I hope you enjoyed the warm weather we had a few days ago. Freezing weather one week and 60-70 degrees the next. You have to love Mid-Missouri weather.
I would like to introduce you to both a vegetable and an herb, depending on which variety you grow.
Fennel. First off, I will tell you I have only grown fennel once before, but I have thought about it and decided this year I will plant some again. After inquiring around and doing a little research, this is what I came up with: The type of fennel you choose to grow will depend on what part of the fennel plant you wish to use -- the bulb, the fronds or the seeds.
Florence Fennel is grown for its bulbous stem, which can be eaten raw, grilled or baked. It is also possible to eat the thicker stalks which sprout from the bulb, as they are similar to celery.
Herb fennel does not produce the same bulbous stem. It is grown for its delicate leaves, which are used as an herb. Herb fennel also produces seeds which have a licorice-like flavor (as does the rest of the plant) and are used for seasoning. We are going for the bulb, so be sure you get Florence Fennel.
Fennel does best in cool weather--not hot, but not freezing. Although you can plant the seeds directly into the garden after the soil has warmed, transplants are helpful to get a head start in spring; we all know how fast Mid-Missouri summers can heat up.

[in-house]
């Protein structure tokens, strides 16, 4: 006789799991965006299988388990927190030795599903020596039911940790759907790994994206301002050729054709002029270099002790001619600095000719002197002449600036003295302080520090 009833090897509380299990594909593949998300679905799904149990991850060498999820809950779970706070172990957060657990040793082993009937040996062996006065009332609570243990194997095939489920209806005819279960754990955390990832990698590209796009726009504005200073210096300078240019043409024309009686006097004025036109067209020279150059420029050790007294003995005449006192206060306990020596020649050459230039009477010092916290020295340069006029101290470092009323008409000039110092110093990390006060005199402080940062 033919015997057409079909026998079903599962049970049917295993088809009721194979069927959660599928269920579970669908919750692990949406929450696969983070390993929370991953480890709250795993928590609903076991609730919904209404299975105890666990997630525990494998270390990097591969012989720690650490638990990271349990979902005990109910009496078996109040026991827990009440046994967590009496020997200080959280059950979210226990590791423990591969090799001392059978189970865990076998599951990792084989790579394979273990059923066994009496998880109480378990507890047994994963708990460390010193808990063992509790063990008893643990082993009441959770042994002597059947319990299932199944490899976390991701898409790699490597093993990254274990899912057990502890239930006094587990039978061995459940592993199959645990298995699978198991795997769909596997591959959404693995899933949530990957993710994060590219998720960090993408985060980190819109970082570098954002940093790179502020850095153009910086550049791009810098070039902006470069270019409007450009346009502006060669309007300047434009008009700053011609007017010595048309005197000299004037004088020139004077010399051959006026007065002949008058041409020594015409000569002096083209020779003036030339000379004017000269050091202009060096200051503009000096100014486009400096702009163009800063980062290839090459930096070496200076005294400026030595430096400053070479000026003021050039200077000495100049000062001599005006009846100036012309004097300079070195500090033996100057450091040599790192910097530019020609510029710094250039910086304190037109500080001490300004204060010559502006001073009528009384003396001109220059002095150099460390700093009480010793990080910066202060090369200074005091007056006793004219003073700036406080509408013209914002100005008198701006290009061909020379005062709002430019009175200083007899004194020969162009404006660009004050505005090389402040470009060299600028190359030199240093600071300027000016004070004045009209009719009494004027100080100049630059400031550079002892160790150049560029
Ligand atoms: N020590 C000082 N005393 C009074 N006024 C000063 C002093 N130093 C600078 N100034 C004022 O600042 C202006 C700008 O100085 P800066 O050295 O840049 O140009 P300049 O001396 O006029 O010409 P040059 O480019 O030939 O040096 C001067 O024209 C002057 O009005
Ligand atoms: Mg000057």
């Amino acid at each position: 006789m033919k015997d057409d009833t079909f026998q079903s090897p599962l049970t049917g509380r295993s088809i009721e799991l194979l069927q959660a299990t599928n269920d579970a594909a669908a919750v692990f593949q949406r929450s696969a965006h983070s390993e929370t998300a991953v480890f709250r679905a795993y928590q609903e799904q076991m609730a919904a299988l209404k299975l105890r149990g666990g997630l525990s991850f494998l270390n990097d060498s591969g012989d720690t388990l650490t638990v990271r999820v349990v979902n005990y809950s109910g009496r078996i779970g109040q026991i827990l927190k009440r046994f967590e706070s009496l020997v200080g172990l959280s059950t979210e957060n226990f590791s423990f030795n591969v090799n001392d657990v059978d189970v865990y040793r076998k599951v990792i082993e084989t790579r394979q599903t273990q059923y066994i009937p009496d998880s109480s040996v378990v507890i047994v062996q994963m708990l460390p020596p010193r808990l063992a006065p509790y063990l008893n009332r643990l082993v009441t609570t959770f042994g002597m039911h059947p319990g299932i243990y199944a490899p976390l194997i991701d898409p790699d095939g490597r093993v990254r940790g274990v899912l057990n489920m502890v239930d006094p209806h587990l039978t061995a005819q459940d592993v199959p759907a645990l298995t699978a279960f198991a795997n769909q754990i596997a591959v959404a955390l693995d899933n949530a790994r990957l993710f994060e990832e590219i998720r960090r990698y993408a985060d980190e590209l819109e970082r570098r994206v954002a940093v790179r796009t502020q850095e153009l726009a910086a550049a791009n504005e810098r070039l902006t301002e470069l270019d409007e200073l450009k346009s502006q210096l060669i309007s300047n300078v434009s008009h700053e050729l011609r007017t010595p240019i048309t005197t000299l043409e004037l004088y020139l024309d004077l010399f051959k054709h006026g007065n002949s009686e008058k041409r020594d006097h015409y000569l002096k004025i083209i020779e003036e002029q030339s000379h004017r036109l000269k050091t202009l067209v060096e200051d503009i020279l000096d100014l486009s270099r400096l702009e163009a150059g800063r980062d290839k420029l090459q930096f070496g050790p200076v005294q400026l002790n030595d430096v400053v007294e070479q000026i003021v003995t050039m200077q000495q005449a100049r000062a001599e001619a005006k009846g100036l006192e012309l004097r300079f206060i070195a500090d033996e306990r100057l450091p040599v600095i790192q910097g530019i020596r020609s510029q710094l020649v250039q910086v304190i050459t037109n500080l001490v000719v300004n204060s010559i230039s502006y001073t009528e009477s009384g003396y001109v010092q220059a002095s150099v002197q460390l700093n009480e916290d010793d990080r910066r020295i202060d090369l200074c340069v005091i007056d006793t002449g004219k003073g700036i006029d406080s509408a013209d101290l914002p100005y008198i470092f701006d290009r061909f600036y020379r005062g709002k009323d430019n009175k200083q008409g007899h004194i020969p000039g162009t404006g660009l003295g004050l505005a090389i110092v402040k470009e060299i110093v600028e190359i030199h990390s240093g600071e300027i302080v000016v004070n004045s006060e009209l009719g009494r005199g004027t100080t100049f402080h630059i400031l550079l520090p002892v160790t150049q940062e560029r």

It takes about three months for fennel to produce the bulb, so do the math and we will need to start the seeds toward the end of February to harvest late spring to early summer.
Plant fennel transplants in a sunny spot. Like most garden plants, they like well drained soil with compost mixed in. Space the plants about 12 inches apart. Keep the bed moist and feed the fennel plants about every two to three weeks with a liquid fertilizer.
Fennel bulbs grow at the base of the plants just above the soil surface. For a better flavor and to keep the bulbs from turning green, after the bulb grows to about 2 inches in length, build up a mound of soil around the bulb as they develop to block out the sun. This is called blanching; your fennel bulbs will taste much sweeter for the extra attention.
Snip off any flower stalks that may form to prevent the bulb from splitting. When it's time to harvest, use clippers to snip under the bulb and cut the taproot.
Your fennel will be ready when the bulbs are about 2 inches across, up to about the size of a tennis ball. Cut just below the bulb at ground level.
Harvest leaves as needed at any time (just don't take to many at once).
Harvest flower heads after seeds have formed and the flower head has died.
Extract seeds and dry them in a cool, dry location. Fennel doesn't keep very well, especially with the leaves still attached. Remove the leaves and use to flavor soups, stews or stock. If the leaves are left on the plant, they will suck out the moisture and the bulb will become soft.
Peter Sutter is a lifelong gardening enthusiast and a participant in the MU Extension's Master Gardener program. Gardening questions can be sent to [email protected]